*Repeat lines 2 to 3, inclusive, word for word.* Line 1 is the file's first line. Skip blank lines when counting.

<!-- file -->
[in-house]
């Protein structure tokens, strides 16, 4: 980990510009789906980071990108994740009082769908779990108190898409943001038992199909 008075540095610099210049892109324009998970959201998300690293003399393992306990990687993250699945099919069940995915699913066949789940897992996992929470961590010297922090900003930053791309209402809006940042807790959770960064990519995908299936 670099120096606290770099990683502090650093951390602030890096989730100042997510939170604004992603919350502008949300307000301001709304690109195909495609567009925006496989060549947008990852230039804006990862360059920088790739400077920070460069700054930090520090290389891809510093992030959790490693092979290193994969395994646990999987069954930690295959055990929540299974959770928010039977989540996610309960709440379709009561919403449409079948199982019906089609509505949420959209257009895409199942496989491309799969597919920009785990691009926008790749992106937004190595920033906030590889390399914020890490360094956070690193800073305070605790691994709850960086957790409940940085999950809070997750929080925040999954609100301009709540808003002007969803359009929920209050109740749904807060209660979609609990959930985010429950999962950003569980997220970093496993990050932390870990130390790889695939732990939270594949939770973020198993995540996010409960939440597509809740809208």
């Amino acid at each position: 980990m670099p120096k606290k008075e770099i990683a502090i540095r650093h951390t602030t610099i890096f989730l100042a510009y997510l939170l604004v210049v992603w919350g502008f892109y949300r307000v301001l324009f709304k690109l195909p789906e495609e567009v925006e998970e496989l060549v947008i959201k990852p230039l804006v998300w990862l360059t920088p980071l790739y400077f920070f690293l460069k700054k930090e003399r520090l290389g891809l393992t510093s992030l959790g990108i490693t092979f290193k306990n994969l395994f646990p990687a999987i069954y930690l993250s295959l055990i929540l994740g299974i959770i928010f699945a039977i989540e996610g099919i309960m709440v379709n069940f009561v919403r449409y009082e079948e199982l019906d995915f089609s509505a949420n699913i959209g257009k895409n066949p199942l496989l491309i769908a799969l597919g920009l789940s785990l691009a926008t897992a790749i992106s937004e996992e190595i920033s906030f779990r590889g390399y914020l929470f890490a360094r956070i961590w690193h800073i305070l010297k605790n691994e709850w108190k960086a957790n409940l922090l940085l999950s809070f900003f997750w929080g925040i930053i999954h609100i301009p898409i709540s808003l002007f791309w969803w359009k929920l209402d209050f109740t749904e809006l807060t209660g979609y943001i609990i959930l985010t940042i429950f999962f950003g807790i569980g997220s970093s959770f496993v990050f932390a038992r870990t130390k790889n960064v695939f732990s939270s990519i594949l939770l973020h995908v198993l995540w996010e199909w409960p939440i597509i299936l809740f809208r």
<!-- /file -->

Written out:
């Protein structure tokens, strides 16, 4: 980990510009789906980071990108994740009082769908779990108190898409943001038992199909 008075540095610099210049892109324009998970959201998300690293003399393992306990990687993250699945099919069940995915699913066949789940897992996992929470961590010297922090900003930053791309209402809006940042807790959770960064990519995908299936 670099120096606290770099990683502090650093951390602030890096989730100042997510939170604004992603919350502008949300307000301001709304690109195909495609567009925006496989060549947008990852230039804006990862360059920088790739400077920070460069700054930090520090290389891809510093992030959790490693092979290193994969395994646990999987069954930690295959055990929540299974959770928010039977989540996610309960709440379709009561919403449409079948199982019906089609509505949420959209257009895409199942496989491309799969597919920009785990691009926008790749992106937004190595920033906030590889390399914020890490360094956070690193800073305070605790691994709850960086957790409940940085999950809070997750929080925040999954609100301009709540808003002007969803359009929920209050109740749904807060209660979609609990959930985010429950999962950003569980997220970093496993990050932390870990130390790889695939732990939270594949939770973020198993995540996010409960939440597509809740809208």
């Amino acid at each position: 980990m670099p120096k606290k008075e770099i990683a502090i540095r650093h951390t602030t610099i890096f989730l100042a510009y997510l939170l604004v210049v992603w919350g502008f892109y949300r307000v301001l324009f709304k690109l195909p789906e495609e567009v925006e998970e496989l060549v947008i959201k990852p230039l804006v998300w990862l360059t920088p980071l790739y400077f920070f690293l460069k700054k930090e003399r520090l290389g891809l393992t510093s992030l959790g990108i490693t092979f290193k306990n994969l395994f646990p990687a999987i069954y930690l993250s295959l055990i929540l994740g299974i959770i928010f699945a039977i989540e996610g099919i309960m709440v379709n069940f009561v919403r449409y009082e079948e199982l019906d995915f089609s509505a949420n699913i959209g257009k895409n066949p199942l496989l491309i769908a799969l597919g920009l789940s785990l691009a926008t897992a790749i992106s937004e996992e190595i920033s906030f779990r590889g390399y914020l929470f890490a360094r956070i961590w690193h800073i305070l010297k605790n691994e709850w108190k960086a957790n409940l922090l940085l999950s809070f900003f997750w929080g925040i930053i999954h609100i301009p898409i709540s808003l002007f791309w969803w359009k929920l209402d209050f109740t749904e809006l807060t209660g979609y943001i609990i959930l985010t940042i429950f999962f950003g807790i569980g997220s970093s959770f496993v990050f932390a038992r870990t130390k790889n960064v695939f732990s939270s990519i594949l939770l973020h995908v198993l995540w996010e199909w409960p939440i597509i299936l809740f809208r």